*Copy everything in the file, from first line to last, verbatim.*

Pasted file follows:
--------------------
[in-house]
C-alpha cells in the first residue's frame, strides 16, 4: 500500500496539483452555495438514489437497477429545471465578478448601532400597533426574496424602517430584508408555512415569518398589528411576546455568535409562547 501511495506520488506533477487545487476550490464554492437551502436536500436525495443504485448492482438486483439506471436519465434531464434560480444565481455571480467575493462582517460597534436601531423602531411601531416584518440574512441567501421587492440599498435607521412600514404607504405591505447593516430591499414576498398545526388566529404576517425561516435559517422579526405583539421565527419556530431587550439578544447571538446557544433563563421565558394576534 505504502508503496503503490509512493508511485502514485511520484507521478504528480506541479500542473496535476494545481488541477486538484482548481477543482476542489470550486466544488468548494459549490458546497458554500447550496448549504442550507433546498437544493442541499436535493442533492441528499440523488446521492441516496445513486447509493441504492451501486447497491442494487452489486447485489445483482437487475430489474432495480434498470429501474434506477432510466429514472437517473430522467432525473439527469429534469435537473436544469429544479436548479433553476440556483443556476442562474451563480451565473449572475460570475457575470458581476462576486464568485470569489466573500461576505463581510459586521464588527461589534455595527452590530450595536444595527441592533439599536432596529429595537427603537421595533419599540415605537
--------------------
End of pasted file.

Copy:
[in-house]
C-alpha cells in the first residue's frame, strides 16, 4: 500500500496539483452555495438514489437497477429545471465578478448601532400597533426574496424602517430584508408555512415569518398589528411576546455568535409562547 501511495506520488506533477487545487476550490464554492437551502436536500436525495443504485448492482438486483439506471436519465434531464434560480444565481455571480467575493462582517460597534436601531423602531411601531416584518440574512441567501421587492440599498435607521412600514404607504405591505447593516430591499414576498398545526388566529404576517425561516435559517422579526405583539421565527419556530431587550439578544447571538446557544433563563421565558394576534 505504502508503496503503490509512493508511485502514485511520484507521478504528480506541479500542473496535476494545481488541477486538484482548481477543482476542489470550486466544488468548494459549490458546497458554500447550496448549504442550507433546498437544493442541499436535493442533492441528499440523488446521492441516496445513486447509493441504492451501486447497491442494487452489486447485489445483482437487475430489474432495480434498470429501474434506477432510466429514472437517473430522467432525473439527469429534469435537473436544469429544479436548479433553476440556483443556476442562474451563480451565473449572475460570475457575470458581476462576486464568485470569489466573500461576505463581510459586521464588527461589534455595527452590530450595536444595527441592533439599536432596529429595537427603537421595533419599540415605537